• communicate problems to a supervisor or outside service technician
  • calculate, record and communicate results in accordance with enterprise procedures
  • maintain security, integrity and traceability of samples, sub-samples, test data/results and documentation.

Context of and specific resources for assessment 

This unit of competency is to be assessed in the workplace or simulated workplace environment.

This unit of competency may be assessed with:

  • MSL924001A Process and interpret data.

Resources may include:

  • standard laboratory equipped with appropriate test equipment/instruments, standards and materials
  • enterprise procedures and standard methods.

Method of assessment 

The following assessment methods are suggested:

  • review of test data/results obtained by the candidate over a period of time to check accuracy, consistency and timeliness of results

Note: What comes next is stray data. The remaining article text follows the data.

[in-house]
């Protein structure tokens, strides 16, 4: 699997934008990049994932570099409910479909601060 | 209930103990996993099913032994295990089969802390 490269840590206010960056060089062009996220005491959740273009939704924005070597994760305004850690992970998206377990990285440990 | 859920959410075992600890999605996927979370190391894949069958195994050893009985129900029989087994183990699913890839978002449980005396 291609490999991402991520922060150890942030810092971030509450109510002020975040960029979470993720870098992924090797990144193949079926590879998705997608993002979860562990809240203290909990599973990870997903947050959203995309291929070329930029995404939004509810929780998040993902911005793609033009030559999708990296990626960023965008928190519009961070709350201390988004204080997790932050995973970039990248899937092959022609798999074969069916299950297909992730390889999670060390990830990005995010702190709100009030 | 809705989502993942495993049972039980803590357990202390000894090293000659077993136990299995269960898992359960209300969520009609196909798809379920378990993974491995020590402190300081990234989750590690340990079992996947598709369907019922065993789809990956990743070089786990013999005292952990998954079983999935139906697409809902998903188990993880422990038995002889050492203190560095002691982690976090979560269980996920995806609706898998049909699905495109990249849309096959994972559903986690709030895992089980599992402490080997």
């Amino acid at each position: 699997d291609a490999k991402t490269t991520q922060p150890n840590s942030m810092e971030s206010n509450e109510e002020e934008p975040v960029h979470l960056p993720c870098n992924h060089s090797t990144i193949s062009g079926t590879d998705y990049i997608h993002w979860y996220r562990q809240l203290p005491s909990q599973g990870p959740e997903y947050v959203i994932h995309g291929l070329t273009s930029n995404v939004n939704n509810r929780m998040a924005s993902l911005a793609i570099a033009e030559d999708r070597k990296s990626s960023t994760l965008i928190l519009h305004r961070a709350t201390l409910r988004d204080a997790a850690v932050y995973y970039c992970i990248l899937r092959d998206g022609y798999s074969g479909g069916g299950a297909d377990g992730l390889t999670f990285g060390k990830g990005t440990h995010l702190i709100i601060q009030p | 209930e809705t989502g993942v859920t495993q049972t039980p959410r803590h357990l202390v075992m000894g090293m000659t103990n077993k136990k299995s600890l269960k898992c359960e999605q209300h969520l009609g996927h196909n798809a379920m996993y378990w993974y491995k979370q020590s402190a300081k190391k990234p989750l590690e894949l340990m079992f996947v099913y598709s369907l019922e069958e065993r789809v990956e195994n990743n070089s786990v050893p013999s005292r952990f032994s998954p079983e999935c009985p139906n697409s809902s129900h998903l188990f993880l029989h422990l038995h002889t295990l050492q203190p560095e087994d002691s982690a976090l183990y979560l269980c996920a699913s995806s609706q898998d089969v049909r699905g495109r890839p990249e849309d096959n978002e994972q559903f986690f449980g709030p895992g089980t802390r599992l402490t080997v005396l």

• review of test records and workplace documentation completed by the candidate
  • observation of candidate conducting a range of physical tests and procedures and sample preparation
  • feedback from peers and supervisors
  • oral or written questioning of physical principles and concepts, test methods and enterprise procedures.

In all cases, practical assessment should be supported by questions to assess underpinning knowledge and those aspects of competency which are difficult to assess directly.

Where applicable, reasonable adjustment must be made to work environments and training situations to accommodate ethnicity, age, gender, demographics and disability.

Access must be provided to appropriate learning and/or assessment support when required.

The language, literacy and numeracy demands of assessment should not be greater than those required to undertake the unit of competency in a work like environment.